2. Material and Methods

2.1. Extraction of Essential Oils

The leaves of the C. ambrosioides plant were collected in the Medicinal Plants Garden of the Federal University of Lavras (UFLA), Minas Gerais (MG), Brazil. The roots of the P. bipinnatifidum species were collected on a farm in the municipality of Pains, MG, Brazil. The collection site for C. ambrosioides has the following coordinates: 21˚13′49.0476″S, 44˚58′27.4764″W and 933 m altitude. The location for the collection of P. bipinnatifidum was 20˚22′13″S, 45˚65′71″W and 923 m altitude. The ratification of the taxonomic species was performed in the ESAL Herbarium (Herbarium, Department of Biology, UFLA). A voucher specimen of each species was incorporated into the collection of the Herbarium under registration number ESAL 26769 for C. ambrosioides and registration number ESAL 27111 for P. bipinnatifidum.

The extraction of the essential oils was performed at the Laboratory of Organic Chemistry―Essential Oils, Department of Chemistry, UFLA. The material was subjected to hydrodistillation for two hours using a modified Clevenger apparatus coupled to a 5-liter round bottom flask. The hidrolact was collected and centrifuged in a horizontal crosshead centrifuge at 1100 g for 5 min. The essential oil was removed with the aid of a Pasteur pipette, packed in a glass flask that was wrapped with aluminum foil and stored under refrigeration [17] .

2.2. Identification of Constituents of the Essential Oils

The GC-MS analyses were performed on a Perkin Elmer Autosystem XL gas chromatograph equipped with a fused silica column (30 m × 0.25 mm ID, DB-1 film thickness, 0.25 mM; J & W Scientific Inc.) coupled to a Perkin Elmer TurboMass mass spectrometer (software version 4.1). The oven temperature was programmed from 45˚C to 175˚C at a rate of 3˚C/min, and, subsequently, 15˚C/min to 300˚C, where the temperature was held constant for 10 min. The transfer line temperature was 280˚C, the temperature of the ionization chamber was 220˚C, and the carrier gas was helium at a linear velocity of 30 cm/s. The split ratio was 1:40.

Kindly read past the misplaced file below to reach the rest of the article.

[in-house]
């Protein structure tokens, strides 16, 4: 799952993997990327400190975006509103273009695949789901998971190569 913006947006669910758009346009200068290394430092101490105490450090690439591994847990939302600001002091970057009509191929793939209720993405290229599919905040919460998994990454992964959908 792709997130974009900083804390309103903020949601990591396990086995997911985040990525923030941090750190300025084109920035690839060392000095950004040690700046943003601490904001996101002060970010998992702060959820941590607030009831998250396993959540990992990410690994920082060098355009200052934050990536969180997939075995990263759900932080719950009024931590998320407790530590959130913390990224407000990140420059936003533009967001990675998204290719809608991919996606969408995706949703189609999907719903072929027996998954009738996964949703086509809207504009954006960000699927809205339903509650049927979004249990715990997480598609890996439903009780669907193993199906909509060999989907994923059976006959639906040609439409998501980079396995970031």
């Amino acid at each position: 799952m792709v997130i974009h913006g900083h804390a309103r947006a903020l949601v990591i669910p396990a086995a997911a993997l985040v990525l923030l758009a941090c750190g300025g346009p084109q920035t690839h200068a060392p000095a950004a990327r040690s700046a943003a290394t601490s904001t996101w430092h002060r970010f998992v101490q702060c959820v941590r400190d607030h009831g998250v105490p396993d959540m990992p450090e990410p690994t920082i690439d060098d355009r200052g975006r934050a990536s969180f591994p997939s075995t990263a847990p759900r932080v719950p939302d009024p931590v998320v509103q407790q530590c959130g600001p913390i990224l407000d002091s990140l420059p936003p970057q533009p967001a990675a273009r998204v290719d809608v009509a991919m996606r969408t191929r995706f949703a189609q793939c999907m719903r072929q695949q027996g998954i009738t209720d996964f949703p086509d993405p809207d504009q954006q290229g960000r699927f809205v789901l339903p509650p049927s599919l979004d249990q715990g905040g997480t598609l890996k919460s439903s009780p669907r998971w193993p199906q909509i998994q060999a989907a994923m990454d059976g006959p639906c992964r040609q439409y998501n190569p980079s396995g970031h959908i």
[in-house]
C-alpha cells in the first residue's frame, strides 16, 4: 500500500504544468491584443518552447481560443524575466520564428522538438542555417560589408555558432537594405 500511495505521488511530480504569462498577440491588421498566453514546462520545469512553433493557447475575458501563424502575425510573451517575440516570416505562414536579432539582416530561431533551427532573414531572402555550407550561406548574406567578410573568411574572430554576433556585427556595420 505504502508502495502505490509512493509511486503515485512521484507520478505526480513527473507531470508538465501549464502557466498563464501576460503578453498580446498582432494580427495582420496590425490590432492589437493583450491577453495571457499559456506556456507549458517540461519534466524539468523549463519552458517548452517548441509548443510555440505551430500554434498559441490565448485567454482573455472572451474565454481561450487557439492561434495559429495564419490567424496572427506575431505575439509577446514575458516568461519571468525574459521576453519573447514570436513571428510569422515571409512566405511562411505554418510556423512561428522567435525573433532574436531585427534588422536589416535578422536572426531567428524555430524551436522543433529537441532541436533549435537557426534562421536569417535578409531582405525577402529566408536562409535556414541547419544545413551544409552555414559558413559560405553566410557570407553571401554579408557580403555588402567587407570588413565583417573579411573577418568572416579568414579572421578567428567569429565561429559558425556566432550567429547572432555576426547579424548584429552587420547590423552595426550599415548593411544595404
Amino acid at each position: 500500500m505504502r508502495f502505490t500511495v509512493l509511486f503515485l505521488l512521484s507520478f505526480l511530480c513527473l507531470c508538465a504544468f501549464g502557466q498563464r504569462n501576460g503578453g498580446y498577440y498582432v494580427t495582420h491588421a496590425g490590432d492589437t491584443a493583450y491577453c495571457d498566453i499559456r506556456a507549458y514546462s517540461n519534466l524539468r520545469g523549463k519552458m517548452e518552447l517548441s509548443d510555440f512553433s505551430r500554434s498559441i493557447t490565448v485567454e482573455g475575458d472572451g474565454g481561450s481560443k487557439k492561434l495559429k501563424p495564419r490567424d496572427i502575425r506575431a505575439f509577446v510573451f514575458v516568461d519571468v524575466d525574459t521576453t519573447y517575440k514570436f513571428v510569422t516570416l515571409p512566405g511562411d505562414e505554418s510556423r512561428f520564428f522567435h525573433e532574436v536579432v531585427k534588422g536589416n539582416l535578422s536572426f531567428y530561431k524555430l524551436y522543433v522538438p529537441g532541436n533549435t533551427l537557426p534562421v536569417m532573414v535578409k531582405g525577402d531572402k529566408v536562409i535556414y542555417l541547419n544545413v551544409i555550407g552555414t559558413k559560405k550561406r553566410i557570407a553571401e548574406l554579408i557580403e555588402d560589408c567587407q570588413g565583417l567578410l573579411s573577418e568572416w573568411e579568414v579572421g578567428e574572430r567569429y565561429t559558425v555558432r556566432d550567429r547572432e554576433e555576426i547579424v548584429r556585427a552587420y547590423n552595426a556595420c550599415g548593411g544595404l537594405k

The identities of the compounds were determined by comparison of their retention indices with those of the C9-C21 n-alkanes and by comparing the mass spectra with those of standard commercial and reference compounds present in existing oils in the laboratory, as well as by comparison with a mass spectral library developed at the laboratory of the Centro de Biotecnologia Vegetal, Faculdade de Ciências, Universidade de Lisboa [18] .

2.3. Quantification of Constituents of Essential Oils

The essential oils were analyzed by gas-liquid chromatography on a Perkin Elmer 8700 gas chromatograph equipped with two flame ionization detectors, a system for processing data and an autoinjector. Two columns of different polarity were installed with the following characteristics: DB-1 methyl silicone immobilized phase in a fused silica column (30 m × 0.25 mm ID, film thickness 0.25 mm; J & W Scientific Inc.); DB-17HT phenylmethylsilicone stationary phase (30 m × 0.25 mm ID; film thickness 0.25 mm). The oven temperature was programmed from 45˚C to 175˚C at a rate of 3˚C/min, and, subsequently, 15˚C/min to 300˚C, where the temperature was maintained for 10 min. The temperature of the injector and detector ports was 290˚C and 280˚C respectively. The carrier gas was hydrogen, adjusted to a linear velocity of 30 cm/s. The split ratio was 1:50. The percentage composition of the oils was determined by integration of peak areas without using correction factors. The values given represent the average of two injections [18] .

2.4. Bioactivity of Essential Oils

Bioassays with D. speciosa were conducted at the Laboratory of Plant Resistance to Insects, Department of Entomology, UFLA, according to the method described by Assis et al. [19] , with modifications. The bean plants were grown in pots with a capacity of 3 kg using the C Horizon soil (Latossolo Vermelho Escuro) fertilized with 3 g of NPK fertilizer (8-28-16) per pot, equivalent to 450 kg∙ha?1, as substrate. Four carioca beans seeds were planted per vessel. The pots were kept on benches inside the greenhouse. Thinning was performed 20 days after planting, leaving three plants per pot.

The collection of non-sexed D. speciosa adults was performed in a corn field with the aid of a plastic aspirator attached to a glass container. Subsequently, the beetles were taken to the laboratory, where they were kept for 24 h in an acrylic cage (30 × 30 × 80 cm) and fed with bean plants grown in pots.